Ian has been going on daddy-son outings several times of late. The Wife and Vanessa got hit with Chicken Pox, so they’ve been quarantined away from Ian. Or, rather, Ian has been quarantined away to keep the Chicken Pox from getting to him. So when there’s free time, like during the weekends, I’ll decontaminate myself, hop over to pick up Ian, and bring him out for some galavanting.
From time to time, I’d bring Vanessa and Ian out on my own. I’ve little trouble managing the two of them together, so it’s even lesser of an issue with just Ian alone. Actually, the main problem to manage the two of them on my own is when we’ve sat down for a meal such as at a restaurant, and then Vanessa wants to go to the toilet. Problematic.
On the daddy-son outings, I think Ian misses his sister. It’s because there’s only so much baby that the daddy can pretend to be. There’s no Vanessa to hold his hand. There’s no Vanessa to talk and do silly baby things with.
I’ve realized a funny thing that they are a lot easier to manage when I bring them out on my own, as compared when there are more people around (yes, even including the Wife). They actually will listen and obey instructions. Well, mostly. It’s good enough for me anyway.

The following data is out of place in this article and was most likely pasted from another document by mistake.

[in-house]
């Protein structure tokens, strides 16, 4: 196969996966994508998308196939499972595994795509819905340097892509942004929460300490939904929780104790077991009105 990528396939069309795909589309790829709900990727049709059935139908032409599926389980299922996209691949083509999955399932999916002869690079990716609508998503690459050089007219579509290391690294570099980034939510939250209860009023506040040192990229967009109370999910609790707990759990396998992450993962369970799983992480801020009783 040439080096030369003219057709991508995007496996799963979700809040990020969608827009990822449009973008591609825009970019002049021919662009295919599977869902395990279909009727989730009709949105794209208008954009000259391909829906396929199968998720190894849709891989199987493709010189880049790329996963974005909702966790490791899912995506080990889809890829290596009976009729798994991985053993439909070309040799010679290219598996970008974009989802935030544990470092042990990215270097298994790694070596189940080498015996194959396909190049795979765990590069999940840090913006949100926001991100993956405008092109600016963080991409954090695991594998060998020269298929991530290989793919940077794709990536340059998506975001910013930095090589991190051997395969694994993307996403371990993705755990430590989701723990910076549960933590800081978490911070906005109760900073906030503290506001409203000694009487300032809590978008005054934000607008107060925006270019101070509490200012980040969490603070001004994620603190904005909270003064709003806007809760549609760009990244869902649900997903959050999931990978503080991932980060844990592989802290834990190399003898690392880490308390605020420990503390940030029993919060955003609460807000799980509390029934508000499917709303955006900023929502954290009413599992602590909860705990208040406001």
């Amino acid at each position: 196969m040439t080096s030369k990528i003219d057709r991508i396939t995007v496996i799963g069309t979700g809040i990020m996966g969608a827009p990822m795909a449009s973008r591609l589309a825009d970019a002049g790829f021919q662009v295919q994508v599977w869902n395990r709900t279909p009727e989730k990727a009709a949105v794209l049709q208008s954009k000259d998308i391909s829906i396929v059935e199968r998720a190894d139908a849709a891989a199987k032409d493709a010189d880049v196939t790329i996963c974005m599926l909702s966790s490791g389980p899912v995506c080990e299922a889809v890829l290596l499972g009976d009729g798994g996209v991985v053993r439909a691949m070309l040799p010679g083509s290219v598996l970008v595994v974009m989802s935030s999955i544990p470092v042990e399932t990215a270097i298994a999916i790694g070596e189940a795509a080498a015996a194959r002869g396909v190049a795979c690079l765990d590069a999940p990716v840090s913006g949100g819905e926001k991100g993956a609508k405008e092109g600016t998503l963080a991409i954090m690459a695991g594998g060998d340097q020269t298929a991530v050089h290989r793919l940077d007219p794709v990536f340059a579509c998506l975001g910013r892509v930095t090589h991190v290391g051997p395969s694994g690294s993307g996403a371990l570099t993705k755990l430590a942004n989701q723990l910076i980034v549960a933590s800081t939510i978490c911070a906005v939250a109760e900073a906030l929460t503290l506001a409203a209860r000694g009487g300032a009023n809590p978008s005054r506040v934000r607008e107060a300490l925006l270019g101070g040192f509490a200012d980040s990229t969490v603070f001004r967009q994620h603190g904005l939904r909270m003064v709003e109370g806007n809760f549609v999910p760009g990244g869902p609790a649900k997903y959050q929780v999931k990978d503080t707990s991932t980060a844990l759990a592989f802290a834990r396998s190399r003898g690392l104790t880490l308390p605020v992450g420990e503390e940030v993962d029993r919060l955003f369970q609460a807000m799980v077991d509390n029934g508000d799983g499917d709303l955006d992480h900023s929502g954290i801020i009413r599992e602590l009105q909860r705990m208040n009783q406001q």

Like you see in the above photo. I tell Ian to drink his water. He obediently picks up his bottle and drinks. When we walk around, I tell the two kids to hold each other’s hand. I can then walk ahead of them, and they will follow behind me. Sometimes I’d end up somewhat ahead of them, and curious people look on and wonder about the two kids seemingly going galavanting on their own.
Oh, but occasionally they have a mind of their own. The last weekend, after dropping off some library books at the book drop outside the library, they held each other’s hands and went on straight into the library. I hadn’t intended to go into the library that day. But alright, too late, they were already inside. So I went along and saw that they were headed to the children’s books section. I told the two kids, I’ll browse my books, they go look at theirs. They happily went off on their own. (I can easily watch the area that’s the only way out of the children’s book section, so no danger of losing them.)
I imagined had I insisted on not going into the library, they’d probably complain for a few moments then eventually give up. They just need their attention turned to something else.
This is a good time because they can both enjoy each other’s company, Vanessa can play the role of big sister and learn some responsibilities, and Ian can learn a couple of things from his sister. This sounds very much like the Train the Trainers approach to parenting.